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The Incredible Omelet – Putting a Meal on the Table in Quick Time

Posted on Wednesday, May 10, 2023
by AMAC, D.J. Wilson

Recipe, chef tips & fun facts

Who doesn’t love a tasty omelet? This delicious dish consisting of fluffy beaten eggs cooked in a pan until firm, and containing yummy fillings of one’s choice, is an ideal meal for hungry individuals who don’t like to fuss or be tied to the kitchen cooking for hours. Omelets are not only fast and easy to prepare, but they are mighty in flavor and nutrition. They typically serve as a breakfast food. However, when paired with a side salad or soup, or richly filled, omelets become a complete lunch or main meal dinner dish.  Here is a tasty recipe for a cheese omelet with chives. *Meat lovers may add crumbled fully cooked bacon, sausage, or diced ham to the recipe. And veggie lovers can enhance this basic recipe by adding a variety of favorite diced vegetables, such as onions, peppers, mushrooms, broccoli, asparagus, spinach and more.


Serves one


  • Two large eggs
  • Pinch salt
  • ½ Tablespoon unsalted butter
  • 2 slices of American cheese
  • 1 to 2 Tablespoons fresh chopped chives


In a small mixing bowl, crack the eggs and whisk them with a fork until they are foamy. Add a pinch of salt. In a small nonstick pan, melt the butter over medium heat. Add the frothy eggs and turn the heat down to low. Use the spatula to gently move the cooked egg to the center, allowing the wet egg to fill the empty spaces. Cook a few minutes until ready to turn. Here are signs that your omelet is ready to flip – it will be nearly set in the center and eggs will slide around easily in your pan. When the center is nearly set, use a spatula to flip the omelet. Completely turn off the heat. Add your cheese slices and fold your omelet in half, or tightly roll it with the spatula. Put it on a plate. Top with chopped chives. Serve warm. Repeat to make more omelets.


*Add cooked meats or vegetables to your omelet as soon as you add the cheese. Then fold or roll. Not a fan of chives? Add diced tomatoes and cut avocado over top instead. Or serve plain. Prefer egg whites? Use four egg whites as a substitute for two large eggs and follow recipe directions.

Chef’s tip:

Do not skip whisking. This is the main secret to a fluffy omelet. While some recipes call for liquid to be added to omelets (e.g. water, milk, or cream) most chefs agree that it is not necessary. In fact, it may make eggs tough or slimy. Do not overload a pan or it will increase the cooking time too much and lead to a rubbery omelet. Avoid browning the omelet as this can alter the flavor and texture.

A tad bit of history:

It is true that many cultures, including the ancient Persians, Romans, and Japanese, poured eggs into heated pans and created their own versions of omelets. The French are credited with its first official use in the late 17th Century in a French cooking publication, Cuisine Bourgeoisie, using the spelling omelette. In addition, Napoleon Bonaparte, perhaps due to myth, is said to have been traveling with his army through a small town where the local innkeeper from an auberge (small hotel) served him an omelet. The story says he liked it so much that he ordered a huge one for his army the very next day. This began the annual festival of making a giant omelet for the townspeople in the southwest French town of Bessières. The 15,000-egg omelet cooked in duck fat is big enough to feed about 2,000 locals and visitors. 2023 marked the 50th year for this fun festival. And, if you’re curious, the shells are not simply tossed. They are repurposed as fertilizer and used for chicken rearing.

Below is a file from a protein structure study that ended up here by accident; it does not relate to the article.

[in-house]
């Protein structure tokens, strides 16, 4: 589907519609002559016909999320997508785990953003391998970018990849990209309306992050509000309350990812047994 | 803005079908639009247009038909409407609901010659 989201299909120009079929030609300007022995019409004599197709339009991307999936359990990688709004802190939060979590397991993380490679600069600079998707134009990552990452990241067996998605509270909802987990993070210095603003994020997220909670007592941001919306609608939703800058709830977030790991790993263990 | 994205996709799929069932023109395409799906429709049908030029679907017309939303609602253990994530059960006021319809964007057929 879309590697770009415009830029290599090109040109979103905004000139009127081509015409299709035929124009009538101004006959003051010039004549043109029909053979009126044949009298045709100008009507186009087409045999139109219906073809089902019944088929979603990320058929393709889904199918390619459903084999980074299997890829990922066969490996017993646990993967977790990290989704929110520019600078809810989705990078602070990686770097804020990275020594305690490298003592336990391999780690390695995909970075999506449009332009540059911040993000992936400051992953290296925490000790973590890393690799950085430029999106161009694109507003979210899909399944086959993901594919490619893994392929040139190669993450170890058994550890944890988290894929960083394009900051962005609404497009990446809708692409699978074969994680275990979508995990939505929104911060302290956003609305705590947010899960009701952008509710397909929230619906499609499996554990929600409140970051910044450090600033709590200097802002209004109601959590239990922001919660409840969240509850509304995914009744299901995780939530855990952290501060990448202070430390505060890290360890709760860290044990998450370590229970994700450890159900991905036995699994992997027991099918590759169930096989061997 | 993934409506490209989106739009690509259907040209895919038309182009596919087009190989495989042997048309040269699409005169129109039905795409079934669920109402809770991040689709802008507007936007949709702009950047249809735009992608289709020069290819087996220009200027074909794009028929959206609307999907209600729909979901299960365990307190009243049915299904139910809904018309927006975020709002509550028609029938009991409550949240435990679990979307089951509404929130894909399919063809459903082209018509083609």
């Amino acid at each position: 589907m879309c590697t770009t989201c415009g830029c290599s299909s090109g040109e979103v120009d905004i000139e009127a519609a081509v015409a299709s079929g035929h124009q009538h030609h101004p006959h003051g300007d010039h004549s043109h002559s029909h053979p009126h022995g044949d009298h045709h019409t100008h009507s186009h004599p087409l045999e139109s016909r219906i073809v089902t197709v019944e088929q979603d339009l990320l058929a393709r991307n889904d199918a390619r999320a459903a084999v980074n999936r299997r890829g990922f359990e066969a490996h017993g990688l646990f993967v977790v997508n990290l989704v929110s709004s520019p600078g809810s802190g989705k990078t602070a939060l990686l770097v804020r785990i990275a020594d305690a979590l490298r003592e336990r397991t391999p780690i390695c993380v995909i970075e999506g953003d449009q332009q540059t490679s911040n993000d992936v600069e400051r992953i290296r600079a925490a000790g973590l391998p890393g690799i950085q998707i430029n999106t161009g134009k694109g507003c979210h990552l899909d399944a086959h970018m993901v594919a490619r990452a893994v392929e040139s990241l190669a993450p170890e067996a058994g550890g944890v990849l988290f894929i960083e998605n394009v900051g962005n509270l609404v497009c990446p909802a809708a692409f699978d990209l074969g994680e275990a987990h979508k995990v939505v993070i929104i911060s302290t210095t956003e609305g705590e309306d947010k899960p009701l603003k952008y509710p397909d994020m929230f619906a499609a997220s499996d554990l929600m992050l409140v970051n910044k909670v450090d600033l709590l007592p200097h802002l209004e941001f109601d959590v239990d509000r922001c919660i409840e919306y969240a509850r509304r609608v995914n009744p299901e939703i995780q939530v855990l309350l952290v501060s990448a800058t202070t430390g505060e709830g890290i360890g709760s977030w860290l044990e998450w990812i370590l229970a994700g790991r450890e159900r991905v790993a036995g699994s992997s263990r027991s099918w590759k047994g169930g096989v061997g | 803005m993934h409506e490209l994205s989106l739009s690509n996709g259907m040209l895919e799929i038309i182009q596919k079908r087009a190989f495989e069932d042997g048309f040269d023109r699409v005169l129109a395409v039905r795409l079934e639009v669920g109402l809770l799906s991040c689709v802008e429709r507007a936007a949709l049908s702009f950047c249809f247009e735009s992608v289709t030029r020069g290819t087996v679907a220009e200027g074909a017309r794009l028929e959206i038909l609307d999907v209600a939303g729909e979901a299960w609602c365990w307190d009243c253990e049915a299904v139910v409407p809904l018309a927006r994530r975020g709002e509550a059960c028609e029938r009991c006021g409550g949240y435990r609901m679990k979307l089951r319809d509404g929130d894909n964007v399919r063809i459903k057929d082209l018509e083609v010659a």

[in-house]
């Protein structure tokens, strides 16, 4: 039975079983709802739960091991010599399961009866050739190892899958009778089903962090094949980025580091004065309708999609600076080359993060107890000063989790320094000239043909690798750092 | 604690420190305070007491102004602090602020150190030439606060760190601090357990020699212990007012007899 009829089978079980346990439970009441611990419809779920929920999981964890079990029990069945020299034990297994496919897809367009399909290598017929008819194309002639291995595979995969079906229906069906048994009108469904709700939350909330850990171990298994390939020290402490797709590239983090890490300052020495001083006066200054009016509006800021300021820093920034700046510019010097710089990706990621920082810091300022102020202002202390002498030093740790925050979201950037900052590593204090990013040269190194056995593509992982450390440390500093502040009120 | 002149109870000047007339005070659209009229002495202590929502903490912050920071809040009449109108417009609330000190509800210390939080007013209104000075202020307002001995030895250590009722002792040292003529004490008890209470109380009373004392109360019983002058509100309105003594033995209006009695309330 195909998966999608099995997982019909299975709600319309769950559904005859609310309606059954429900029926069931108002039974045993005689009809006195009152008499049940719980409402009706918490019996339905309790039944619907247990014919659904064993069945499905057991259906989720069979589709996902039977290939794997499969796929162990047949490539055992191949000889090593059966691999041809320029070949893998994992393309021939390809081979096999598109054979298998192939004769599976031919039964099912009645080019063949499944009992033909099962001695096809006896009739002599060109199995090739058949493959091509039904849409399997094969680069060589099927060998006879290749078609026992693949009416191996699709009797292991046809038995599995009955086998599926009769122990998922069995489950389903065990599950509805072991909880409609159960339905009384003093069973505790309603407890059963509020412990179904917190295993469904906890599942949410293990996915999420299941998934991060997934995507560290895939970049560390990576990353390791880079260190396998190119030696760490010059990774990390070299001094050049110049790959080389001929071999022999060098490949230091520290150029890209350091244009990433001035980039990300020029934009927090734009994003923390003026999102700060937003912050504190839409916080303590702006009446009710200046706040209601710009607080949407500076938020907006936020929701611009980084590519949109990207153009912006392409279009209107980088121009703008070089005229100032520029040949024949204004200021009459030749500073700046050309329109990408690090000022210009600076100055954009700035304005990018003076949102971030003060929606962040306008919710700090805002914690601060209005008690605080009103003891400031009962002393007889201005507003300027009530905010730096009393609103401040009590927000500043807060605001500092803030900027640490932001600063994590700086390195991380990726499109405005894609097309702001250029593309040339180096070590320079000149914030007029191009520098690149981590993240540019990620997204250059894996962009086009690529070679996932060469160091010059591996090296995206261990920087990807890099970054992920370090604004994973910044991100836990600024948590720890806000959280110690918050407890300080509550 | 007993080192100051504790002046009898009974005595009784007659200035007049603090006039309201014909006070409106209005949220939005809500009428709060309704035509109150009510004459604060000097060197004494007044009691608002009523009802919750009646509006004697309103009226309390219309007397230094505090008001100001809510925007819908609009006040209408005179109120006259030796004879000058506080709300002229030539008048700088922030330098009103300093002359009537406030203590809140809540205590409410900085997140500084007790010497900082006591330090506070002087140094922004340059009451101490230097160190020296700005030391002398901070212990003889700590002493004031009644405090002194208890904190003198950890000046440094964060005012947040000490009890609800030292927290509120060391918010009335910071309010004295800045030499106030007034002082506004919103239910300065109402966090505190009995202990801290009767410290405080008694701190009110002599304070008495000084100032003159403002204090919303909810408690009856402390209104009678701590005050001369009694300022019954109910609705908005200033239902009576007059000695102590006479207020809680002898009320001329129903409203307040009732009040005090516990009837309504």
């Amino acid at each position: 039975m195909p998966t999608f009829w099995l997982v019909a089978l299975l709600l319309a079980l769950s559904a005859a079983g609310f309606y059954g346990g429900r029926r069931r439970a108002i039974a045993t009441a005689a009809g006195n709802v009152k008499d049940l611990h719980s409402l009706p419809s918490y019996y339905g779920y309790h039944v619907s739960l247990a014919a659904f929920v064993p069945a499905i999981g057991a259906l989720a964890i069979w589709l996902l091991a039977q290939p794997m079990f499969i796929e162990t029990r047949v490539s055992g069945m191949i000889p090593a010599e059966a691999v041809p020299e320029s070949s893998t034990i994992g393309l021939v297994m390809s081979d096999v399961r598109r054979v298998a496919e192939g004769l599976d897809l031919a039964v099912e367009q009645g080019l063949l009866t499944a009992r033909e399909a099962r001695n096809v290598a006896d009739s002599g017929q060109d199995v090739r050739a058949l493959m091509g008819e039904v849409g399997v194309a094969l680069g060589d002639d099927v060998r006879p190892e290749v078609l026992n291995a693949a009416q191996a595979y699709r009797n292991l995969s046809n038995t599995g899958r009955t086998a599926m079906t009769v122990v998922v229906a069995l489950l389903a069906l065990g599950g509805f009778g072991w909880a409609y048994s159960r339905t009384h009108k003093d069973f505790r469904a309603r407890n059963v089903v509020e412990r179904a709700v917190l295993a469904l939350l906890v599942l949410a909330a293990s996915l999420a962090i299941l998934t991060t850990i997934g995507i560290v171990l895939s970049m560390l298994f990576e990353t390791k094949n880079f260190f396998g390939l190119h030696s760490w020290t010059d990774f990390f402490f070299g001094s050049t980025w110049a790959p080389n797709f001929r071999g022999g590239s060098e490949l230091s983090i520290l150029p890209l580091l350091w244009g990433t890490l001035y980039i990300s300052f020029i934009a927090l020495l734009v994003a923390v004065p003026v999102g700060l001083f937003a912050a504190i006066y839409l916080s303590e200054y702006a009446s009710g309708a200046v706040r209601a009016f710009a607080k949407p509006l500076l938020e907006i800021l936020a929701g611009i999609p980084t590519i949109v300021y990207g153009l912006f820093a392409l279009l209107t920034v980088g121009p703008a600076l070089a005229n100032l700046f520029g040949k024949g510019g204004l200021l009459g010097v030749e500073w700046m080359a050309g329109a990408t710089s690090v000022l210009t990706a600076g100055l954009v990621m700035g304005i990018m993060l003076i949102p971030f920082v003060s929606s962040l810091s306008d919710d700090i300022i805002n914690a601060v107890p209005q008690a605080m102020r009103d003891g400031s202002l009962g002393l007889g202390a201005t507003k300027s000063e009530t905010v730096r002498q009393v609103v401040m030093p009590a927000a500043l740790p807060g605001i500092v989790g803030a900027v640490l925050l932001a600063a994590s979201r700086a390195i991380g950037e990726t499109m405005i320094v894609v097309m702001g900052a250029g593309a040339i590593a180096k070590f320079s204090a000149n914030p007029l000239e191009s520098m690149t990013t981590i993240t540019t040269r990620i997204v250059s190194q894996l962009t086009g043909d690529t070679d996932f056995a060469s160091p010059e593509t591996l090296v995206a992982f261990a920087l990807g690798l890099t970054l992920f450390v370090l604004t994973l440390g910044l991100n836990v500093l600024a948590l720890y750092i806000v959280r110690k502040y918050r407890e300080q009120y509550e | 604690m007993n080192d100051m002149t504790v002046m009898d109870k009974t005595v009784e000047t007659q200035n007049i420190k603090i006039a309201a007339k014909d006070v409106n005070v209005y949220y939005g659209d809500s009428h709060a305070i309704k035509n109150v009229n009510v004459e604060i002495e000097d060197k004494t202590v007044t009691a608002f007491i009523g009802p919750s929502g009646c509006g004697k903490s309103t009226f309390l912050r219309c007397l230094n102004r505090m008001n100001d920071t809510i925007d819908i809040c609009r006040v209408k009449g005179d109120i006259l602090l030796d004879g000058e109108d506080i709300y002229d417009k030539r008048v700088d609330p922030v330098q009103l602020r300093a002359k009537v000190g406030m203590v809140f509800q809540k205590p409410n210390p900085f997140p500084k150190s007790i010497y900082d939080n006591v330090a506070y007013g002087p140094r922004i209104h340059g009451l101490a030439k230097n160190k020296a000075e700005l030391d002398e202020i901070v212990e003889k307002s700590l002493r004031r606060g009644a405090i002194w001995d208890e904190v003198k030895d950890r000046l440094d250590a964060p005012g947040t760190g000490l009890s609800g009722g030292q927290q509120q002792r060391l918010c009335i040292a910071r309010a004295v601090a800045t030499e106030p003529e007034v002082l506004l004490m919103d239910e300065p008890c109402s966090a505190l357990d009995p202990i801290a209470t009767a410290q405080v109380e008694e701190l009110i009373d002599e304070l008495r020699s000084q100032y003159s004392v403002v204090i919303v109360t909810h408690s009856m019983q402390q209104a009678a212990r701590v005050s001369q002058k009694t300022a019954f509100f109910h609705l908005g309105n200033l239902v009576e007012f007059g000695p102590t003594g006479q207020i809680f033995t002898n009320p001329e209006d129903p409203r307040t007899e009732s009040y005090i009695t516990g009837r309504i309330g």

Fun fact:

The largest omelet ever made weighed over 14,000 pounds and used 145,000 eggs.

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4 months ago

I’ve long been a fan of adding greens and vegetables to an omelet. My mother was not fond of greens (IMO, the healthiest crops, especially the brassicas), but she relished the veggie omelet I made a couple of times a week. That way, she would get her 2 servings of vegetables without much fussing. Since I don’t eat red meat, eggs provide decent protein.

I usually lightly sauteed half an orange bell pepper and white buttons mushrooms in butter and olive oil. Then I added the greens–dinosaur or ‘Red Russian’ kale (more tender than curly kale), spinach, arugula, mini broccoli ‘Happy Rich’, a green onion, maybe a small amount of collard greens or Swiss chard (whatever was in the garden). Again, lightly sauteed until wilted.

Then I added 2-3 eggs (with a dash of black pepper, a bit of milk), more butter, and cooked it until it was mostly done. The egg/veggie mixture was turned over, although all those veggies usually caused it to break apart. No matter. Just push the pieces back together.

In the fold, I added ripe avocado, cheese (white American or cheddar), and microgreens if I had them. Dash of salt on top. Big hit with my elderly mother. Now she’s gone, but I still make veggie omelets twice a week.

Another way I fix an omelet is with cooked fresh asparagus. Simmer thin spears in water until tender. Then add egg mixture (a bit of milk, dash of black pepper) and a couple of chopped button mushrooms over the drained asparagus. (I let the mushrooms cook a bit in hot pan with asparagus before adding eggs.) Low heat. When egg sets, add ripe avocado, microgreens or broccoli sprouts (both are super, super healthy…and so easy to grow), and some grated Romano cheese in the fold. Dash of salt when serving. Good stuff!

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